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Understanding Penalties Associated With Credit Card Fraud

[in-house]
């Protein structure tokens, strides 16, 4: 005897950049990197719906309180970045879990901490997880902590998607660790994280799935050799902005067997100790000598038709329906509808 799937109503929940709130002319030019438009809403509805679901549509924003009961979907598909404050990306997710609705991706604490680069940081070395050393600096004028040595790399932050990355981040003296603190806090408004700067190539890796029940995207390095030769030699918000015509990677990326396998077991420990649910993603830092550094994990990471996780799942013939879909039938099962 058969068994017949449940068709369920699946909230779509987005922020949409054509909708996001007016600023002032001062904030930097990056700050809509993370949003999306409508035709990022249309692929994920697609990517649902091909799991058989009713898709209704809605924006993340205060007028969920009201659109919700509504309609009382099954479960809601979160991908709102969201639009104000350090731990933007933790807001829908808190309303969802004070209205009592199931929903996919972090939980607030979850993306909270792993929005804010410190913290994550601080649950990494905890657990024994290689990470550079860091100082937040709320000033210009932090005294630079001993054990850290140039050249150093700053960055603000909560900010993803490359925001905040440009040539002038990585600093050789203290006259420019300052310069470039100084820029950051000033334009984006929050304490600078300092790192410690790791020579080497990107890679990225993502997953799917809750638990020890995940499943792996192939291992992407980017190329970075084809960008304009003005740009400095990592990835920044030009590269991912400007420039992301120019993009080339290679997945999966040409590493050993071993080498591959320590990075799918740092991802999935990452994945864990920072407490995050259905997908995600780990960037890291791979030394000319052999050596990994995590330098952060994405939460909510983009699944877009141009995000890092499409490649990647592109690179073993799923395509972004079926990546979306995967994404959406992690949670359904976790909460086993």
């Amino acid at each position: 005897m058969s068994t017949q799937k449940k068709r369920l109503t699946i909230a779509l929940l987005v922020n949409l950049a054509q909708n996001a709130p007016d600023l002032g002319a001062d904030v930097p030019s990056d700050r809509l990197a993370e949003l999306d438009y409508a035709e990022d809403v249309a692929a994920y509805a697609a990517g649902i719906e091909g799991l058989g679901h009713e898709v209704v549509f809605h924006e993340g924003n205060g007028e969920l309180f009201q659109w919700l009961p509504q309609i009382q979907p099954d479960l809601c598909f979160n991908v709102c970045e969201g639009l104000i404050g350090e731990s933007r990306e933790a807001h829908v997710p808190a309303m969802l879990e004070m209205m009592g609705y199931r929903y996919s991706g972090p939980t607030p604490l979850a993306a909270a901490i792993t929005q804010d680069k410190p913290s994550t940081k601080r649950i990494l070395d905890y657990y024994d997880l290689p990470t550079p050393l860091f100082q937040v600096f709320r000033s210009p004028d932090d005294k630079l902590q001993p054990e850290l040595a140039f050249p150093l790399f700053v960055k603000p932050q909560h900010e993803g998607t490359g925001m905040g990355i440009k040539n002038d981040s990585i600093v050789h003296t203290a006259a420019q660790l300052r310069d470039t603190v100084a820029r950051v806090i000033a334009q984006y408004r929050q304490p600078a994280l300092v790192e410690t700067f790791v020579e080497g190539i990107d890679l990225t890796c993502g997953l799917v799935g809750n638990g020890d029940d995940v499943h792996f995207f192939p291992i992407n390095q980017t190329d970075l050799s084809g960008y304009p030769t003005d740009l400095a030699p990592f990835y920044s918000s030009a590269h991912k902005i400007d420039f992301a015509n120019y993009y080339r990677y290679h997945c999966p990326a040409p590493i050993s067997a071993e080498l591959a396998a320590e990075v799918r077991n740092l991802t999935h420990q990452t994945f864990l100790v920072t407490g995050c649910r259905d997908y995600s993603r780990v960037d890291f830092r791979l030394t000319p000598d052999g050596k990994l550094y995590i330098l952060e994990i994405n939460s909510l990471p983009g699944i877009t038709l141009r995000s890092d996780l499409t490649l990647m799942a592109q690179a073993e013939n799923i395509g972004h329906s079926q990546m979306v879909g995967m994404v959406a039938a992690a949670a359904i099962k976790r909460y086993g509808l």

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Credit card fraud is a very damaging form of fraud, affecting the consumer victims, the selling merchants, and the credit card companies themselves. The crime costs companies tremendous sums of money every year. Credit card fraud penalties, then, are an attempt to deal with the overall problem of credit card fraud by making it too costly, not worthwhile to pursue. The problem, however, lies in the fact that credit card fraud penalties are not often actually used, as the fraudsters committing the crime are rarely caught. The FBI does not investigate credit card fraud for sums smaller than $150,000, and the Federal Trading Commission only investigates fraud in excess of $2000. As a result, it is easy for fraudsters to avoid any credit card fraud punishment by simply limiting their spending to smaller purchases, and avoiding the higher monetary sums that would attract the attention of these legal organizations. But even if a fraudster were caught for credit card fraud, and faced credit card fraud penalties, those penalties are variable, depending upon what state the criminal is in. Credit card fraud punishment is often primarily determined by state law, and the penalties can vary from 15 days in prison to 20 years in prison, obviously also depending on the exact nature of the crime committed and how damaging it may have been. Fines can also be levied against the fraudster. But these forms of credit card fraud punishment often do not find their marks, and even when they do, they feel insignificant compared to the damage done by a fraudster. Even 10 years in jail and a $10,000 fine as credit card fraud punishment does not seem to match up with a crime which could have cost hundreds of thousands of dollars, and which could also have significantly damaged an individual's credit rating for years to come, preventing that person from achieving full recovery for quite some time. Under US Code, Title 18, Part I, Chapter 47, Section 1029, the general credit card fraud penalties include fines and imprisonment periods, with 20 years being the absolute maximum, only applicable for heinous second offense. It is unlikely that in most cases the full penalty is enforced, however, not least because in most cases, offenders will not be caught. Credit card fraud punishment is especially difficult to enact when the fraud occurs over state borders, and often law enforcement will not attempt to pursue such crime, simply because of the difficulty involved, if the credit card fraud was for small enough monetary values. Of course, credit card fraud penalties will often stack with penalties for other charges. For example, identity theft and credit card fraud often go hand in hand, and credit card fraud involving use of the Internet might also involve computer fraud. This would not affect the chances of actually discovering perpetrators, but it would at least add on to the probability that perpetrators would suffer from more appropriately restrictive penalties.